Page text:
Connections Management

Database connections in Lucid are fully managed using the inbuilt connection manager and you never have to deal with their life cycle manually.

By the end of this guide you will know:

  • How connections are internally managed by Lucid.
  • Difference between connections and pools.
  • How read/write replicas work.
  • How to register connections on-demand.

How connections are defined?

All of the database connections are defined inside the config/database.ts file. By default, this file contains a sample configuration for multiple database backends, but you can remove the connections you are not planning to use.

Each connection must specify a client, which determines the database backend to be used. Following is the list of available clients.

  • sqlite or sqlite3 for SQlite.
  • mysql for MySQL.
  • pg for PostgreSQL.
  • redshift for Amazon Redshift.
  • oracledb for Oracle.
  • mssql for SQL server.

After defining the client, you will have to define the connection options. Read the setup guide to learn about the connection options for each client.

Connections LifeCycle

The database connections are lazy loaded. It means, until you execute a query, the database connection is not created. You can check the state of connections using the connection manager.

import Database from '@ioc:Adonis/Lucid/Database'
console.log(Database.manager.get('sqlite')?.state)

The get method accepts the name of the connection defined inside the connections object in config/database.ts file. A connection will always be in one of the following four states.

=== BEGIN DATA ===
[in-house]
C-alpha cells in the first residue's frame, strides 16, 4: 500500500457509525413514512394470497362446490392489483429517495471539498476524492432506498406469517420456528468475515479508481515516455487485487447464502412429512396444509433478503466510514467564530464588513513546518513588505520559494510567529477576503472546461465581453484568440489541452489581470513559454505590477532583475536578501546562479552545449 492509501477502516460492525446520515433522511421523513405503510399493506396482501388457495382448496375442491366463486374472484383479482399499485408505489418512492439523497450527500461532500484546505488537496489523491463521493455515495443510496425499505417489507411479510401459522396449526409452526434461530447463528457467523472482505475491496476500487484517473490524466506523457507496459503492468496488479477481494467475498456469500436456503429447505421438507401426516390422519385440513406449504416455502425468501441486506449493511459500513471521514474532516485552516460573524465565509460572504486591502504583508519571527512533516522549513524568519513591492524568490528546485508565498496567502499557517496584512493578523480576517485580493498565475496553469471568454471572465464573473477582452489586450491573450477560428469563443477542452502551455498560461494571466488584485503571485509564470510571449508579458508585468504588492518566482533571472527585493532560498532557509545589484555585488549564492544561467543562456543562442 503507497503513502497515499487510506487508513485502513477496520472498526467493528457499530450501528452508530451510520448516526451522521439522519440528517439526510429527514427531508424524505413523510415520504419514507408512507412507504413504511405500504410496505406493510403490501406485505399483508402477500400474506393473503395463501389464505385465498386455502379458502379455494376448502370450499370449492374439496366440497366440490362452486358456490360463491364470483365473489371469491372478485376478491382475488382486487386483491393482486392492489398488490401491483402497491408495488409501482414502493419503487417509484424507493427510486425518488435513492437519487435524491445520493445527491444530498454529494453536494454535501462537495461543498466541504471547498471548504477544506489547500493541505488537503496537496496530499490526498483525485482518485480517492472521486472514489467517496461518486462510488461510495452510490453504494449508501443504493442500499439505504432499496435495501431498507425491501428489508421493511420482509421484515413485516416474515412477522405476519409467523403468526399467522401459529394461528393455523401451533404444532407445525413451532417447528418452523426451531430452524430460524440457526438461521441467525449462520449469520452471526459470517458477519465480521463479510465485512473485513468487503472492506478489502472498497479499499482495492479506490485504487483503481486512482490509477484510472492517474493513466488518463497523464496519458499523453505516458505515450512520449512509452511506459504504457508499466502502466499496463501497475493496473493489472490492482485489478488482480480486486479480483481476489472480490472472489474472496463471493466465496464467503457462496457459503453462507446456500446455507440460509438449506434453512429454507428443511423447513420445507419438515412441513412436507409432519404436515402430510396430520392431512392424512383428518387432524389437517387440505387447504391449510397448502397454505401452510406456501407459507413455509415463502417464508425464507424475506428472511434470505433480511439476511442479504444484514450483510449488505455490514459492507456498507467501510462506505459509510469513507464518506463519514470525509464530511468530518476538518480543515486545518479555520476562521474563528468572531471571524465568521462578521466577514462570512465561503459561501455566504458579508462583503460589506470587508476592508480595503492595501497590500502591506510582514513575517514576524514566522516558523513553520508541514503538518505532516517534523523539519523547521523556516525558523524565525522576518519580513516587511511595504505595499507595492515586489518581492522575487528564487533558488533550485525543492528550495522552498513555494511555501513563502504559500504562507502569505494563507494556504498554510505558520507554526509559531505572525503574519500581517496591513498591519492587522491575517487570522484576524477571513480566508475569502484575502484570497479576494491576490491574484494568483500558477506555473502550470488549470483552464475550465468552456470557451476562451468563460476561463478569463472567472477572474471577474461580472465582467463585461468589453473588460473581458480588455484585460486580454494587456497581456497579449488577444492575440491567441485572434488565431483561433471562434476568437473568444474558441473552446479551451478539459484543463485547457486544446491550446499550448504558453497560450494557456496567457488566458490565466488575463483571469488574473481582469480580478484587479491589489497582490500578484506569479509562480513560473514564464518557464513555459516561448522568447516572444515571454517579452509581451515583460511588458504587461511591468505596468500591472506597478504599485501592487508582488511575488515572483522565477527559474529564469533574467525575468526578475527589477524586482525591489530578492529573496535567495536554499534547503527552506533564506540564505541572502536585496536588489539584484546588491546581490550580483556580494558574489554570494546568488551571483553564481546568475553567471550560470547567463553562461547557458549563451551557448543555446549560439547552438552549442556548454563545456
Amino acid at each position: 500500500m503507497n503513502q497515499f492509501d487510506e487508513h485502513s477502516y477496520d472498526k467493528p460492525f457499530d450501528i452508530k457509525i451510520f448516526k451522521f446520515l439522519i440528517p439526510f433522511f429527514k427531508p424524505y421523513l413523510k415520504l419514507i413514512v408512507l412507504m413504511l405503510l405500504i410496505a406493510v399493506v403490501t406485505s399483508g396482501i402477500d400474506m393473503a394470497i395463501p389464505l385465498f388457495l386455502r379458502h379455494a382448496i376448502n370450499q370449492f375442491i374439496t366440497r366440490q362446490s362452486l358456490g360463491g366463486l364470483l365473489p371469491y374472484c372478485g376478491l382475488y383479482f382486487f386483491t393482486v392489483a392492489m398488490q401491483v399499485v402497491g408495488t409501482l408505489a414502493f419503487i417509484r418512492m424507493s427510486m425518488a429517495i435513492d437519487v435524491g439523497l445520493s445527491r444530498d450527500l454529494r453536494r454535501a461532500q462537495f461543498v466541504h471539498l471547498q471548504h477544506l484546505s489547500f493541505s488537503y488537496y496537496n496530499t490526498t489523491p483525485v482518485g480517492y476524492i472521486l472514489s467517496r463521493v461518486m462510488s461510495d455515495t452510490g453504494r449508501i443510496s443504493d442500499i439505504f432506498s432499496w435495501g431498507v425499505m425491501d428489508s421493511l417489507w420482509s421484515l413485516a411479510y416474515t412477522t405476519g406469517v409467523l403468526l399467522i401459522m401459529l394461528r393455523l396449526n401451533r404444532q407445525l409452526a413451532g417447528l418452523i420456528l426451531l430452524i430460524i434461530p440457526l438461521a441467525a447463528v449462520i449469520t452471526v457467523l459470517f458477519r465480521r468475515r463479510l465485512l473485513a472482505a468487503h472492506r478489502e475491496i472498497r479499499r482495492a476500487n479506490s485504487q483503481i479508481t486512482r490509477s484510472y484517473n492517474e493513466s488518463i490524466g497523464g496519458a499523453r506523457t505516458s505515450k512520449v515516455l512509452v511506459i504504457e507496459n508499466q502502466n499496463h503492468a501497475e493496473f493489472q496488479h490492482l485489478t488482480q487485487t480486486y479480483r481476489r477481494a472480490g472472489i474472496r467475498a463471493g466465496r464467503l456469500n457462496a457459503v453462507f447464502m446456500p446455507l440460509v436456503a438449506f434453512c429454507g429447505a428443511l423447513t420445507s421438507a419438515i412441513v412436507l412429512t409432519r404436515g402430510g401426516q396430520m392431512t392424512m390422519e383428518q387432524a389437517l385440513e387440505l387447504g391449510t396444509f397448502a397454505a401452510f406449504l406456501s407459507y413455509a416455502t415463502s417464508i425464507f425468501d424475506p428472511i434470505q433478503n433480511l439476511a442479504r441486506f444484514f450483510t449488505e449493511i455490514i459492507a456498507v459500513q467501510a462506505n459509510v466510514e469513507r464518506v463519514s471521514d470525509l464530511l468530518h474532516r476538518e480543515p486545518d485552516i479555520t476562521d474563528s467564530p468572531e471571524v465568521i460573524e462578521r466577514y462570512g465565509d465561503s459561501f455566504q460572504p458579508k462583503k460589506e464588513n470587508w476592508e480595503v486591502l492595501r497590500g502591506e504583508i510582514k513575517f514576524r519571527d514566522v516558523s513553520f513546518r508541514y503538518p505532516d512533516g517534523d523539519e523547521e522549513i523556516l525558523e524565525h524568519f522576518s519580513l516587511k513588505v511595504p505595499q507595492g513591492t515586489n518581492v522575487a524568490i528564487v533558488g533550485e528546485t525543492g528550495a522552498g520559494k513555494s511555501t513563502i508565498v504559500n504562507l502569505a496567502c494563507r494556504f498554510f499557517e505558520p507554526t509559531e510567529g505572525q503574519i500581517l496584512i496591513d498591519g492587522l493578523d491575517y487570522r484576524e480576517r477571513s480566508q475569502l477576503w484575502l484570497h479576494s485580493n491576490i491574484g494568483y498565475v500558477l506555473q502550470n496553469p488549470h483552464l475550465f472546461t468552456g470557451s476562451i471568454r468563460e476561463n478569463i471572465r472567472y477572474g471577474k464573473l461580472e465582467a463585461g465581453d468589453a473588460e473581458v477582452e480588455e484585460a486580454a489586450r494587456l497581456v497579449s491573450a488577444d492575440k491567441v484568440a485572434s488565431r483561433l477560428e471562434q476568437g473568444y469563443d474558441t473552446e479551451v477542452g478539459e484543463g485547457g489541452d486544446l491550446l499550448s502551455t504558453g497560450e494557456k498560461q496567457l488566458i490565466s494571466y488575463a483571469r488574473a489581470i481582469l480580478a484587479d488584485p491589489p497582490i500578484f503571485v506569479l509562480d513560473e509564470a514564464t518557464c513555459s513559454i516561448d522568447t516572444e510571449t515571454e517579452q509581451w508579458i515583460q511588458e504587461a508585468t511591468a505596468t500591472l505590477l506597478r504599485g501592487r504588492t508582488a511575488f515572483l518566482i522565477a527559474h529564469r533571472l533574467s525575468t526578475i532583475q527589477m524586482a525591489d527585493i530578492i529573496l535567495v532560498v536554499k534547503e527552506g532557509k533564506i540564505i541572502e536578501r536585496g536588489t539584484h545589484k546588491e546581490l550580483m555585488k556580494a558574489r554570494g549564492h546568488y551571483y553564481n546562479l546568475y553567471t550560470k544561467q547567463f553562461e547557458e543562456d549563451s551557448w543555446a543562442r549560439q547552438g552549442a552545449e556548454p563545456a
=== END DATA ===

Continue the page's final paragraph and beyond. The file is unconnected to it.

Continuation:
• registered: The connection is registered within the manager, but not initiated yet.
  • open: The connection instance has been created and ready for executing queries.
  • migration: The connection gets into the migration state, when you update the connection config programmatically. During the migration state, the connection waits for existing queries to finish, then disconnect and re-connect using the new config.
  • closed: The connection is closed but still tracked by the connection manager. Closed connections cannot execute queries.

Connection Pooling

Connection pooling is a standard practice of maintaining minimum and maximum connections with the database server.

The minimum connections are maintained for improving the application performance. Establishing a new connection every time is an expensive operation and hence it is recommended to always have couple of connections ready to execute the database queries.

The maximum connections are defined to ensure that your application doesn't overwhelms the database server with too many concurrent connections.

When the pool is full, AdonisJS will queue new queries and waits for the pool to have free resources until the configured timeout. The default timeout is set to 60 seconds and can be configured using pool.acquireTimeoutMillis property.

{
  mysql: {
    client: 'mysql',
    connection: {},
    pool: {
      acquireTimeoutMillis: 60 * 1000,    }
  }
}

Bigger the pool size, better the performance, is a mis-conception. We recommend you to read this document to understand how smaller pool size can boost the application performance.